I want to be a boy but I can't because of my religion
I was born a girl, but I want to be a boy. Because of my religion I can't tell my family. I know they won't accept me. What do I do?
This is a really tough question and there are no easy answers to this, however, I can recommend that first of foremost, it is important that you learn to accept yourself. This is easier said than done, and I can acknowledge and validate that sentiment. All to well, I have worked with clients such as yourself who struggle to learn how to accept themselves in the face of what appears to be insurmountable obstacles. Nevertheless, it is POSSIBLE! It begins with finding a good counselor who can walk with you through this journey to self-acceptance. I cannot and neither can anyone guarantee that your family will change and accept you (although I have seen in my work with clients like yourself where the family has moved from intolerance to tolerance with the ultimate goal of acceptance), it does not mean that some change is possible. As stated earlier, I highly recommend that you talk with a counselor, psychologist, psychotherapist, etc. who specializes in this area.
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I understand that this must be a difficult time for you with many adjustments. If you feel comfortable enough to ask your parents to see a Life Coach or a therapist, this may be an excellent place to start. You don’t need to tell them the reason why maybe say that you simply need someone to talk to for support with school or homework etc. The Life Coach or therapist would be the optimal person to advise you on how to proceed with providing support and guidance. There may be someone at your school whom you could talk to for confidential support and guidance as well. Be confident in the fact that you are not alone and there are always responsible adults available to guide you through any difficult process you may experience in life. Talking to family about personal issues can be difficult for anyone, even adults. I recommend getting help from a trusted, professional adult before you decide what to do.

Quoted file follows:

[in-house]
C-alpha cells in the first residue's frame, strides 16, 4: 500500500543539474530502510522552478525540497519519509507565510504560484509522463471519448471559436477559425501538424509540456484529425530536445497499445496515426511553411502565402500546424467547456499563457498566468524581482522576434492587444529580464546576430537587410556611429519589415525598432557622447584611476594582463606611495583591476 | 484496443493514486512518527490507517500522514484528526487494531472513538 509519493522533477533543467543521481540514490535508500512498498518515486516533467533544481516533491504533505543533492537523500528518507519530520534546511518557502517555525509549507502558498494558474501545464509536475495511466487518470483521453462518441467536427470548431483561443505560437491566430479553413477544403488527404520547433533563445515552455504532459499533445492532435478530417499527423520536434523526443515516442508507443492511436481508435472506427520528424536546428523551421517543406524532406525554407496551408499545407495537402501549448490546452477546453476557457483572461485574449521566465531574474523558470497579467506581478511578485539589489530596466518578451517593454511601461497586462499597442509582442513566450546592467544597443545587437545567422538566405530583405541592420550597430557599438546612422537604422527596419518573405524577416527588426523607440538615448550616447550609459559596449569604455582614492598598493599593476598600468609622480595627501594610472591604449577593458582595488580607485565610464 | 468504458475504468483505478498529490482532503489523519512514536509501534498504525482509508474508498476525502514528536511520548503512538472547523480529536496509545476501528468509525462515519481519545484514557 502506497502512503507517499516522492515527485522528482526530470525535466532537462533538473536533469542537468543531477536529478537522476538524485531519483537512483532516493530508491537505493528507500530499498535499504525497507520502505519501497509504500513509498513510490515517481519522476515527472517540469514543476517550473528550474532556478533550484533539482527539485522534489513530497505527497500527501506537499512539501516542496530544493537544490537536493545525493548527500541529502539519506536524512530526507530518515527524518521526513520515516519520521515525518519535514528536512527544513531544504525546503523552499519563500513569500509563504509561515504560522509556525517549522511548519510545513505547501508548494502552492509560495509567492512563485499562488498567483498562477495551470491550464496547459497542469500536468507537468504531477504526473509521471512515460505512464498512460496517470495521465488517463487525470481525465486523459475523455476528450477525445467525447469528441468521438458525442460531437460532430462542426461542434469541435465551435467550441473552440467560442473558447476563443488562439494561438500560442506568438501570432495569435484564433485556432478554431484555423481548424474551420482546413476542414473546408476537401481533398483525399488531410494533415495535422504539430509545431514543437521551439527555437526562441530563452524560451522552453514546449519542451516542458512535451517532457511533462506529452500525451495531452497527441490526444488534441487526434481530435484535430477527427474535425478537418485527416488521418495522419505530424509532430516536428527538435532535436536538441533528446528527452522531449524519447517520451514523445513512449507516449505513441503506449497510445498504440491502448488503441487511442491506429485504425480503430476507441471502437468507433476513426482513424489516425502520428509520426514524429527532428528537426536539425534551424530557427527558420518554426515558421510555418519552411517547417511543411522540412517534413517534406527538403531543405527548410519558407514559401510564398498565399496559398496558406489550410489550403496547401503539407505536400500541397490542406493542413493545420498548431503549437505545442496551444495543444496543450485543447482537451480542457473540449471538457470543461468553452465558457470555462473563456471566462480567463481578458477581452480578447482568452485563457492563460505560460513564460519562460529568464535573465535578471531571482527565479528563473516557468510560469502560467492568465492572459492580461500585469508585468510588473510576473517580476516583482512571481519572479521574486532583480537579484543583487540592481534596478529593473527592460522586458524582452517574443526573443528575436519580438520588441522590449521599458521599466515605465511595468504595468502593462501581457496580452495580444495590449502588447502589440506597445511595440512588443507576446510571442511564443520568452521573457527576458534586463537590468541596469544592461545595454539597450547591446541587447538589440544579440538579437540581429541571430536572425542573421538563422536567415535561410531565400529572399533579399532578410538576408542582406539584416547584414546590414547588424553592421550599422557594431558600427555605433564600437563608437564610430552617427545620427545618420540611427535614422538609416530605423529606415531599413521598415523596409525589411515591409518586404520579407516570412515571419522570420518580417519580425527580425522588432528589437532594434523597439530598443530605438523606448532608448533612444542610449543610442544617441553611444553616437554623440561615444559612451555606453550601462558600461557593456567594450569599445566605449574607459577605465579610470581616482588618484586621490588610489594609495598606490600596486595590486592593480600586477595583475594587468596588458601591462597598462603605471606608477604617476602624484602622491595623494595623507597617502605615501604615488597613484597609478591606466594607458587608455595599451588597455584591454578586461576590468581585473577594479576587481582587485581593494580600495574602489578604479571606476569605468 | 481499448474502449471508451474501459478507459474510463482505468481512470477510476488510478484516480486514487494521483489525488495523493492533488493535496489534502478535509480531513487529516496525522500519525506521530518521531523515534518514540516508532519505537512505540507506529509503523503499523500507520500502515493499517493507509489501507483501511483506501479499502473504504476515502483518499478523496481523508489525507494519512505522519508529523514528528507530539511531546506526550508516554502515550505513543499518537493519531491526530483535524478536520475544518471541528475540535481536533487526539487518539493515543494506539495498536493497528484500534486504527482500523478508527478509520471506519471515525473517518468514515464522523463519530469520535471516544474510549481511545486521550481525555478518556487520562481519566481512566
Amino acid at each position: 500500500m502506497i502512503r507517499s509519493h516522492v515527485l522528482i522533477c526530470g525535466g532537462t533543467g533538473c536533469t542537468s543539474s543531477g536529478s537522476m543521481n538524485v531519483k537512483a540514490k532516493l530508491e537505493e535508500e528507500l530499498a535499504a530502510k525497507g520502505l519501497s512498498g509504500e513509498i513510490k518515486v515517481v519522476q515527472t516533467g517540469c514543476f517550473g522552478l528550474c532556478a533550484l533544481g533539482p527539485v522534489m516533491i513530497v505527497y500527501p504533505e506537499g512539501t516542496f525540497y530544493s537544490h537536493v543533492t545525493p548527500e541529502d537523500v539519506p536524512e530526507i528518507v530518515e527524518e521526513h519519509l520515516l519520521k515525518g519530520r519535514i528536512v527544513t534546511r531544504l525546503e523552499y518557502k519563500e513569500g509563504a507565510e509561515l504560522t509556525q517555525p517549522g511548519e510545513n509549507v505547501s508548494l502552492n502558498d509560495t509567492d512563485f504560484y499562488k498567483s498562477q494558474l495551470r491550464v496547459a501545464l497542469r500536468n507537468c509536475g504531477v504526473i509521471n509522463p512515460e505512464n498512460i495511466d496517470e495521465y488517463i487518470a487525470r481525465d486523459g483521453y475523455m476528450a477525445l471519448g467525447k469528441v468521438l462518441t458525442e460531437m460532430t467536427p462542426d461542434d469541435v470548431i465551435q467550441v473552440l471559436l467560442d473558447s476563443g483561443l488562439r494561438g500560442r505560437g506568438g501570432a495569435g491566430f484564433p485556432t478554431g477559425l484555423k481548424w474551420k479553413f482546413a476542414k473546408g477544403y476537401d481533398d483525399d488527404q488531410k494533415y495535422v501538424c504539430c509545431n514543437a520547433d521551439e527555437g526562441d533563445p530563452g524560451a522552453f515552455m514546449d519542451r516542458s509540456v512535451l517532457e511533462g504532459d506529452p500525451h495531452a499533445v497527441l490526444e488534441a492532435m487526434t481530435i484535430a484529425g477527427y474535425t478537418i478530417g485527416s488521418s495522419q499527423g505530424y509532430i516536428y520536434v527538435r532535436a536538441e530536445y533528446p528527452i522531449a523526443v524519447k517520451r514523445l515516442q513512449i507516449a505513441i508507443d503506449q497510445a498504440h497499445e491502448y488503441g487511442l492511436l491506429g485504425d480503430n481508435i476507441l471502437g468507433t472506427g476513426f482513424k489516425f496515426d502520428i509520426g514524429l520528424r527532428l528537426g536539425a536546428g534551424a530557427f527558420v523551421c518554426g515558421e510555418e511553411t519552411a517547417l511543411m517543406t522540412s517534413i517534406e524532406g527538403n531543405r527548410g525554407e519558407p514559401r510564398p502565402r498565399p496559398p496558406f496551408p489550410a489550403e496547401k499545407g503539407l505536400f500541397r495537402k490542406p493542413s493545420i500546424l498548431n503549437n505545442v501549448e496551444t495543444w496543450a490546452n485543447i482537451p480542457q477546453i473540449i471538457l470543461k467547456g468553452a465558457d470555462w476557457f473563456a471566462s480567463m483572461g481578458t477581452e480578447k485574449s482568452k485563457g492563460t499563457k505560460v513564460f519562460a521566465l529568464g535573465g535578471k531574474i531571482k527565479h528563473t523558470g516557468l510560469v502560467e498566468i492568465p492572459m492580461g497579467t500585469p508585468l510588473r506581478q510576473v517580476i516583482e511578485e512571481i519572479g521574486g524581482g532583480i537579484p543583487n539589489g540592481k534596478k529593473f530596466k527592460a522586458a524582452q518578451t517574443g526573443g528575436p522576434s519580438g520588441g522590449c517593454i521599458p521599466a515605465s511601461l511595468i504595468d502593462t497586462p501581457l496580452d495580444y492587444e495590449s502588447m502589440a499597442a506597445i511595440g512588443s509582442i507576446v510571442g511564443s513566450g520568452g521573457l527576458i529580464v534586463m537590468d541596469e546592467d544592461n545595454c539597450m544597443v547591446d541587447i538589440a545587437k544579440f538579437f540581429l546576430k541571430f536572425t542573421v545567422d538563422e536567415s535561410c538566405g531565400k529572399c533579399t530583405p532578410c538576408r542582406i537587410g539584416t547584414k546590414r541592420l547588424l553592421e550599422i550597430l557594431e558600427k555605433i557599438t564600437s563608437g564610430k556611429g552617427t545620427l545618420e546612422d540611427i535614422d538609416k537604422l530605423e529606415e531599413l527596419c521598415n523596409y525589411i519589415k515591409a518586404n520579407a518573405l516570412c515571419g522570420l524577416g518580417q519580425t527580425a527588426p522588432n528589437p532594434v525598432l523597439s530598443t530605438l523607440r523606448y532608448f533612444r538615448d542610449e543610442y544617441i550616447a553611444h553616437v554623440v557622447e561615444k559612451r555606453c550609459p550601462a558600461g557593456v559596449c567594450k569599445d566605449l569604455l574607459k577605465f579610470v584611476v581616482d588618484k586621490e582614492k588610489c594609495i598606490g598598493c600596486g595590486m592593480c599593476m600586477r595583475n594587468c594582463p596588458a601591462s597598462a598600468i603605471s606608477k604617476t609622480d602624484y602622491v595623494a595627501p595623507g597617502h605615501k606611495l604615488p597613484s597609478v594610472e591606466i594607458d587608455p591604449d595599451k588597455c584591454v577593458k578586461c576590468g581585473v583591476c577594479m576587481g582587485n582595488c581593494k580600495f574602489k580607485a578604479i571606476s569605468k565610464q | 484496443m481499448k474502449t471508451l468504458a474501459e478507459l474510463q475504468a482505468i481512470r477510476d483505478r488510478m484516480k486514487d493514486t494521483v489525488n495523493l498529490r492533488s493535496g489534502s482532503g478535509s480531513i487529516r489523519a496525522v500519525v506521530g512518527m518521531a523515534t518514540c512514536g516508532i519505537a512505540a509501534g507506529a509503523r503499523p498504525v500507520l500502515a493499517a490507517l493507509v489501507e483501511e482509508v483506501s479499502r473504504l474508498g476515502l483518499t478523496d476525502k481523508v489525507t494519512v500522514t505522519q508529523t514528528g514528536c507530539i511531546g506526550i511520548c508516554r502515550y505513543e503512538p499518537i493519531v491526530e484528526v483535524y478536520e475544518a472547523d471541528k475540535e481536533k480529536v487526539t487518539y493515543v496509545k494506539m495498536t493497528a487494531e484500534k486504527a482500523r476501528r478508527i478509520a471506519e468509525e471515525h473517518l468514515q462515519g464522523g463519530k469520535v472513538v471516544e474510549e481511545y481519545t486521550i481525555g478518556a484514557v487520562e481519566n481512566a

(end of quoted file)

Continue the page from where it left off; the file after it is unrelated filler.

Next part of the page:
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It is really important for you to be comfortable with your identity. With that said, it is also so important for you to be safe. It may be helpful for you to find supports (in your life, community, or online) that you can talk about how you feel and potentially gain supportive persons if your family does not accept you. It will be really important to connect with others and even a counselor to help you.
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Chances are your family already knows, they are probably just waiting on confirmation from you to say it. A parent knows their child.